He has been stung so many times he can't keep track. The worst was when he got stung on his tongue. "I was talking to somebody and the bee flew in my mouth," Ben Blocker said. Even after the countless stings, however, he said you never really get used to it. "It always hurts."
Blocker, 32, is a third-generation beekeeper, fifth-generation Floridian and the southern operations manager for W. Fisher Bee Farm, a company that is split between Lewistown, Pa., and Dade City.
The company handles about 10,000 bee hives between its two locations. Each hive usually houses around 30,000 to 50,000 bees during peak times. Potentially, that's up to 500 million "employees."
W. Fisher Bee Farm wholesales honey by the drum, but most of its revenue comes from paid pollination — hives for hire to farmers looking to improve their crops. Each February about 8,000 hives are shipped to California to pollinate almond trees. The remaining hives usually stay in Florida to help boost the watermelon crop and harvest the nectar of citrus trees.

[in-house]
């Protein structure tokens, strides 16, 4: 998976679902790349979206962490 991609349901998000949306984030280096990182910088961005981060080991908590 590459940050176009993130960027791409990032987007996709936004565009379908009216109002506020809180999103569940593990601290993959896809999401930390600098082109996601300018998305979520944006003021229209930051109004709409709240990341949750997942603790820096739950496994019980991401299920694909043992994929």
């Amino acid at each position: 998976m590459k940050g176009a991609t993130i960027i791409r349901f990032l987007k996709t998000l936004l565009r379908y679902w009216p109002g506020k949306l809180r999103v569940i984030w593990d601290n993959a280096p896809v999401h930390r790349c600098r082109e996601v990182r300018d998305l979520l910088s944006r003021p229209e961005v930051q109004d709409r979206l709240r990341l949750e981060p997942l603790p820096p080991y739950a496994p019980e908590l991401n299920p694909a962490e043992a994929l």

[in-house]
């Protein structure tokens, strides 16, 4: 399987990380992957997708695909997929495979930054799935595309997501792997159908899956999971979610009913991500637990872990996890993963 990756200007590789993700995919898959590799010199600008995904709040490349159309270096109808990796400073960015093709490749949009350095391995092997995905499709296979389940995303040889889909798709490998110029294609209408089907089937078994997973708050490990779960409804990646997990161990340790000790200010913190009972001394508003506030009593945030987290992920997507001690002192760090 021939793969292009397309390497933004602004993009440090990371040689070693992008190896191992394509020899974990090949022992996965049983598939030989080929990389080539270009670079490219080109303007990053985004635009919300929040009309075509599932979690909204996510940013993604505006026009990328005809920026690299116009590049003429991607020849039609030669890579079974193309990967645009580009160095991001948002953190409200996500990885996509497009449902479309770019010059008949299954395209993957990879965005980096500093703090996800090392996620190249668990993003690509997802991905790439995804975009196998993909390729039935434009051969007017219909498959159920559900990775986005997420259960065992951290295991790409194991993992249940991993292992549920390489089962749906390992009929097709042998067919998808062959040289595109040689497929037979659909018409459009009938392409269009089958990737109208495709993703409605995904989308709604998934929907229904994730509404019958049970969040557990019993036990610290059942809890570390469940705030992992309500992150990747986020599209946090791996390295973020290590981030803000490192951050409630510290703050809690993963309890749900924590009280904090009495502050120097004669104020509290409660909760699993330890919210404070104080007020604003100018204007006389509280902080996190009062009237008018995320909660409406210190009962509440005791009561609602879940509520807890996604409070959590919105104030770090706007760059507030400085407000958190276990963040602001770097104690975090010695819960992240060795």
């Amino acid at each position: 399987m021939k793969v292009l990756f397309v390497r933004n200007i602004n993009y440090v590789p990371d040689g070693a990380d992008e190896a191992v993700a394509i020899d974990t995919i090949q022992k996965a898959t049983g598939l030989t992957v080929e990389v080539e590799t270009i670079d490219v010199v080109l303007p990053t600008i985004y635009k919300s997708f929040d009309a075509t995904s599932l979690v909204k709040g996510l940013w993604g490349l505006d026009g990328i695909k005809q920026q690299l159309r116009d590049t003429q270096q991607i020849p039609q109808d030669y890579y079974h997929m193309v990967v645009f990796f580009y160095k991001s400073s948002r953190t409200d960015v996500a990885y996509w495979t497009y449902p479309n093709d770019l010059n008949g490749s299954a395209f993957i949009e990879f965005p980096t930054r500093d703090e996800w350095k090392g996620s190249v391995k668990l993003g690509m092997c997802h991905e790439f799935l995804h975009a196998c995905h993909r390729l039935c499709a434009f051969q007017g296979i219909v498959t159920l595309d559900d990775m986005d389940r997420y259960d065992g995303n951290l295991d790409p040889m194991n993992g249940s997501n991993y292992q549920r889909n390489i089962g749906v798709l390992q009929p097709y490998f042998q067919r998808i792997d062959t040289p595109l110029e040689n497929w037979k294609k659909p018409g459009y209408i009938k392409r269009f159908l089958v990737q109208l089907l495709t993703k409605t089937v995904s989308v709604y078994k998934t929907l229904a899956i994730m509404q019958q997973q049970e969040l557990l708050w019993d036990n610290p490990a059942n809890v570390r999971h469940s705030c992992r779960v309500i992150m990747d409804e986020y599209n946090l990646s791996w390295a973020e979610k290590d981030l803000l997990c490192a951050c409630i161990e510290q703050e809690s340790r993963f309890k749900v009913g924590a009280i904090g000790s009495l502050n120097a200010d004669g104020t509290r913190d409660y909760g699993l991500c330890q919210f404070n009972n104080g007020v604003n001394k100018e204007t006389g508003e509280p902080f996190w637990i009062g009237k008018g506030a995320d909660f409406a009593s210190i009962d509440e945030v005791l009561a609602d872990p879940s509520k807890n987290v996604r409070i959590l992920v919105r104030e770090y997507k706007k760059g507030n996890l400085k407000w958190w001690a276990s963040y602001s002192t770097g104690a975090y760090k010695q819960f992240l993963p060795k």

Raising and tending to these seemingly tireless insects is a labor-intensive endeavor, but Blocker said the beekeepers' greatest challenge is not avoiding being stung. It's keeping the bees alive. Everything from mites to intestinal diseases can threaten the insects' health.
The next season runs from Sept. 15 to Oct. 31, when the bees will produce local honey mostly from the Brazilian pepper plant.
The farm sells the honey to independent retailers. Some buyers believe the raw honey can, over time, immunize them from seasonal allergies because it contains pollen from local plants.